IN no branch of the industrial arts has
the progress brought about by the
participation of expert artists been greater
than in toy-making. Practically every kind
of toy, from rag-doll to hobby-horse, is
nowadays very different, and far more
pleasing artistically, than it was a very few
years ago. But, toys after all being made for
the children and not for the art critic, it is
interesting to note how far recent improve-
ments contribute to render the toys of to-
day enjoyable for their youthful possessors.
Toys, intended for children, are bought
by grown-ups. And the tendency to judge
them from an adult's standpoint may be-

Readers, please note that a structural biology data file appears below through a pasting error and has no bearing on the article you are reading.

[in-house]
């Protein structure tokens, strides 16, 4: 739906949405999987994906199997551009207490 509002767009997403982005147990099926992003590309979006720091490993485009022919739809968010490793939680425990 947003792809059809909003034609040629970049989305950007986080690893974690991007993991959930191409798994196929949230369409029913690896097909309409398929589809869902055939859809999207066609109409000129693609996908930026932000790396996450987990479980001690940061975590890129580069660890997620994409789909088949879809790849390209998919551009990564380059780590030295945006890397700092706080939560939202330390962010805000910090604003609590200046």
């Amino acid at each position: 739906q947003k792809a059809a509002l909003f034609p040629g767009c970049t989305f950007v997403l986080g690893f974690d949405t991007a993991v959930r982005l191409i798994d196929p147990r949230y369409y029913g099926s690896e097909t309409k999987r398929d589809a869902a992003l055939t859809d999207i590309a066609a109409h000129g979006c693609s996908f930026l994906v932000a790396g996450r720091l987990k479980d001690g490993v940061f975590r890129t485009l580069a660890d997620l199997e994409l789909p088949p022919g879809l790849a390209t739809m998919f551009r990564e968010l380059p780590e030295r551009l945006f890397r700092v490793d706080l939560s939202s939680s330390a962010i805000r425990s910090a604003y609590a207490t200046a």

come misleading. A toy may strongly
appeal to the educated taste and yet fall
short of its true purpose. It must be some-
thing to play with, not only to look at or to
show. And being that, it may still fall short
if it fails to do all that a really good toy
does by way of educating not so much the
child's mind—for the range of the educa-
tional toy proper is narrow—as its eye, its
imagination, acting as a stimulus whose
potential powers are practically boundless.
RUE DE CONSTANTINOPLE "
WITH MOVABLE FIGURES
MADE BY " LE JOUET ;DE
The nursery of to-day, as conceived and
carried out by many a competent artist,
plays an all-important part in the early
training of the child's mind and senses :
simple, cheerful schemes, carefully planned
out in every detail; bright colours, inter-
esting designs are the order of the day.
And their carrying out calls for no less
skill than the most elaborate works of art.